There are a lot of people talking about stuff these days, but very few of them really seem to say anything.
Most of the time, these "talking heads" as they're known, appear on the various TV shows to offer their opinions. In some cases, I'm convinced they were just asked to provide a counter-opinion, even if they don't really believe it.
The point/counterpoint arguments can sometimes involve shouting, insulting, interrupting or when all else fails ... just talking over the other person.
Often, the only thing that's really ever accomplished is that they "fill" the time. By then, I've usually hit the remote and settled in to programming that's much more uplifting. Shows like "Duck Dynasty" or "American Pickers." OK, there's an outside chance I'll also stop for a while to enjoy "Swamp People."
It's a shame we can't agree to disagree anymore with some degree of civility.
And whatever happened to the short, witty response that leaves the other person wondering what just hit 'em?
Here's the problem. We've reached a point where the only way to make a point is to say it louder and more often than the other person. "I SAID ... WE'VE REACHED A POINT ..."
I recently stumbled across a list of some of the wittiest comebacks of all time. Most of these were uttered by politicians, and most were stated before the creation of TV talk shows, for that matter.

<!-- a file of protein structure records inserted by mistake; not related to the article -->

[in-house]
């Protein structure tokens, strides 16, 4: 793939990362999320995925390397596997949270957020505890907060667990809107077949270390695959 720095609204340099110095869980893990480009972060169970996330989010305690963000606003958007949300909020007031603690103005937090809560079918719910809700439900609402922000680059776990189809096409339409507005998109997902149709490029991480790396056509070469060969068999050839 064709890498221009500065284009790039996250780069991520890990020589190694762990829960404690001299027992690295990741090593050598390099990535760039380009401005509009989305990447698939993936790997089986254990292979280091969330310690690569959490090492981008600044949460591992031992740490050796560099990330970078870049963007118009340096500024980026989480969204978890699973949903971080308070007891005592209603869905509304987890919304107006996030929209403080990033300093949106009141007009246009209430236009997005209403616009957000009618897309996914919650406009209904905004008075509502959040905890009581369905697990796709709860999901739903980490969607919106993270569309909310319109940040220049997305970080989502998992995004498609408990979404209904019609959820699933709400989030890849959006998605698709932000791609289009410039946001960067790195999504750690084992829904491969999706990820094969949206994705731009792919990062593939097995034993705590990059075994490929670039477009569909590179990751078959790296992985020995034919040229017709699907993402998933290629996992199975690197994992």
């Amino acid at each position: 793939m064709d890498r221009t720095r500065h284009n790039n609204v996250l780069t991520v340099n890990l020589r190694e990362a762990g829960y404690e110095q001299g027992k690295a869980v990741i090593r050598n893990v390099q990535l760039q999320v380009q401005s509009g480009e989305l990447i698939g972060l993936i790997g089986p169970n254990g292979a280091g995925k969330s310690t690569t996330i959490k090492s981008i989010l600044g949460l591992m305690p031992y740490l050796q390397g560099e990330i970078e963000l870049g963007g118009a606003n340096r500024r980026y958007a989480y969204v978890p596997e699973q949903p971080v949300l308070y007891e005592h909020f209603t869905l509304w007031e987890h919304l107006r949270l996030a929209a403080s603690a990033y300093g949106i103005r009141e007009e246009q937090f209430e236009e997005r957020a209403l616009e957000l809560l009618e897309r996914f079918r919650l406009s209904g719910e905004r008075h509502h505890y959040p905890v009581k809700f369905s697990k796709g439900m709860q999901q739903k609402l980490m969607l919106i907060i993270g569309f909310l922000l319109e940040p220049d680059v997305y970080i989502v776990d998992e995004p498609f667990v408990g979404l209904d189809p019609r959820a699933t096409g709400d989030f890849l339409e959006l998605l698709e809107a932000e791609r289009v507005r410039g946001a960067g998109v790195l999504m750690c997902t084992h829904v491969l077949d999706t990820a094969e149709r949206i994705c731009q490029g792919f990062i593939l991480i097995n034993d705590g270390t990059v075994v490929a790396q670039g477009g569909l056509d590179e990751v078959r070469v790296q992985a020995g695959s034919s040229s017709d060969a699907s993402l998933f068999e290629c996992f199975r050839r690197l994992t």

Here are a few that made me smile and appreciate the rapid, but deftly placed reply.
When Rev. Edward Everett Hall appeared before the U.S. Senate and was asked if he prayed for the senators?
He said, "No, I look at the senators and pray for the country."
Our own former U.S. Sen. Fritz Hollings makes this list when responding to a challenge by an opponent during a televised debate to take a drug test.
Hollings replied, "I'll take a drug test if you'll take an IQ test."
That response, though, did not reach the level of insensitivity as did this exchange between two 18th-century political enemies.
John Montagu: "Sir, I do not know whether you will die on the gallows or of the pox."
John Wilkes: "That will depend, my lord, on whether I embrace your principles or your mistress."
The list of witty retorts includes two or three from Abe Lincoln, who was famously honest, after all.
When Stephen Douglas, during a debate, called Lincoln "two-faced," this was Lincoln's off-the-cuff response:
"I leave it to my audience. If I had another face, do you think I would wear this one?"
Nobody holds a candle, though, to Sir Winston Churchill's ability to succinctly sum up his feelings, when challenged.
When a member of parliament asked, "Mr. Churchill, must you fall asleep while I'm speaking?"
Churchill replied, "No, it's purely voluntary."
When Lady Astor scolded him by saying, "Winston, if you were my husband, I'd put poison in your coffee."
He responded, "Nancy, if you were my wife, I'd drink it."
These aren't long, verbose replies. Just quick, to-the-point responses that hit the mark and leave us with a wry smile.
Even the soft-spoken 30th president, Calvin Coolidge, gets a mention in this list after this exchange with a lady at a White House dinner.
Woman: "Mr. Coolidge, I've made a bet against a fellow who said it was impossible to get more than two words out of you."
Coolidge: "You lose."
More is not always better when it comes to knowing what to say and when to say it. And it's probably a good time right now to put a period at the end of this sentence.